Which of the above does the government want to criminalize? An example used for inappropriate social media content by the Minister in her speech were posts containing sexual images. Is she by this defining inappropriate social media content as obscenity such as pornographic content? The vagueness of her speech does not allow one to answer conclusively. However, if it is obscenity she is referring to, then that is already criminalized under various laws of Ghana such as the Criminal Offences Act, 1960 (Act 29) and Criminal Offences (Amendment) Act, 2012 Act 849.
SUDAN, A POSITIVE EXAMPLE FOR AFRICA
While Ghana and Nigeria are going the way of criminalizing social media content, Sudan, the beneficiary of a social media revolution, is commending the importance of social media and leveraging it to the advantage of its fledgling democracy. Its leaders are not afraid of being held accountable through this medium. Rather they encourage citizens to use social media to “keep an eye on us and ensure that public pressure is applied when needed.” Below is a remarkable quote from its current Prime Minister on December 22 via twitter that Ghana and Nigerian leaders could learn from:
“The role of social media should and will not end. I believe that including the vision of social media influencers across all platforms will help amplify the voice of the Transitional Government by showing Sudanese people, in and outside Sudan, as well as the world, what we are doing and reminding people of the government’s priorities but most importantly keeping an eye on us and ensuring that public pressure is applied when needed.
Alternative and mainstream media should be treated as a complementary means of spreading information as the former speaks the language of the public at large and especially the youth.
I urge social media influencers to continue their hard work and commitment in finding meaningful partnerships with the stakeholders of this revolution, not just the transitional government which will commit to an open partnership with alternative media — but also with the true stakeholders of this revolution — the people of our beloved country” — Abdalla Hamdok, 15th Prime Minister of Sudan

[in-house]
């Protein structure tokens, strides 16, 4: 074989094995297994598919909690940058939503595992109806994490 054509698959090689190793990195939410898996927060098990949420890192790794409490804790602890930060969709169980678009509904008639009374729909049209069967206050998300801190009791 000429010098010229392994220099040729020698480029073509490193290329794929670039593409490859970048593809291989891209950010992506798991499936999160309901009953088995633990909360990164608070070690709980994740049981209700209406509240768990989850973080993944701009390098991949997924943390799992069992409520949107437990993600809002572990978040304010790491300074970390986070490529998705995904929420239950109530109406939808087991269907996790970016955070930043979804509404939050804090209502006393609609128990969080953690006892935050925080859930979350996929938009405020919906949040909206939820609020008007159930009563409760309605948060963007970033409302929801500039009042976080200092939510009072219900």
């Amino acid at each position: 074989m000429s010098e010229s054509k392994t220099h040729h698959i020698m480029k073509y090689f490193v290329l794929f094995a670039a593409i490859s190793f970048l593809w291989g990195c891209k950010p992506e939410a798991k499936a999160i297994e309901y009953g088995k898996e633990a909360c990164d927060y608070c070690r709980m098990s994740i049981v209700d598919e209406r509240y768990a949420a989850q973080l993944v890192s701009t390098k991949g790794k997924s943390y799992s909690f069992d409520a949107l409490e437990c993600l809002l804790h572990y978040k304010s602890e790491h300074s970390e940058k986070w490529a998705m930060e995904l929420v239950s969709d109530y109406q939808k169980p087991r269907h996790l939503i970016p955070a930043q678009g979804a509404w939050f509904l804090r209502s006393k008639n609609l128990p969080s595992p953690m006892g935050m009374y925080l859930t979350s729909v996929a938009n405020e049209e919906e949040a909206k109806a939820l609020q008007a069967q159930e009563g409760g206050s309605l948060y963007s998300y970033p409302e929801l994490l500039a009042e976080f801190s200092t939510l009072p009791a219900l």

These are the words of an enlightened 21st-century leader who knows the importance of social media and free speech that holds leaders accountable. His words give great hope for Sudan. Maybe this enlightenment comes from the fact that Abdalla Hamdok, before his appointment, served in numerous international administrative positions — the most recent being Deputy Executive Secretary of the United Nations Economic Commission for Africa (UNECA).
POSSIBLE NEGATIVE MOTIVES FOR CRIMINALIZING SOCIAL MEDIA CONTENT
Nations who make moves to criminalize social media content or who censor social media tend to:
· Promote the perception that they are not performing to the approval of a greater percentage of their populace and thus are afraid of social media precipitated uprisings or revolutions
· Promote a perception that they have something to hide and do not want it exposed to the outside world
· Promote the perception that they are afraid of their citizens being exposed to ideas from outside their boundaries that may clash with their own
· Promote the perception that the government of the day are thin-skinned and cannot handle criticism or negative commentary from social media
The following is taken from Harvard University’s website and covers guidelines that policymakers can use when thinking of social media or cyberlaw:
[Concerning freedom of speech], The relevant constitutional provision is simple enough: “Congress shall make no law … abridging the freedom of speech, or of the press …” But the case law that, over the course of the twentieth century, has been built upon this foundation is complex. An extremely abbreviated outline of the principal doctrines would go as follows:
· If a law gives no clear notice of the kind of speech it prohibits, it’s “void for vagueness.”
· If a law burdens substantially more speech than is necessary to advance a compelling government interest, it’s unconstitutionally “overbroad.”
· A government may not force a person to endorse any symbol, slogan, or pledge.
· Governmental restrictions on the “time, place, and manner” in which speech is permitted are constitutional if and only if:
o they are “content neutral,” both on their face and as applied;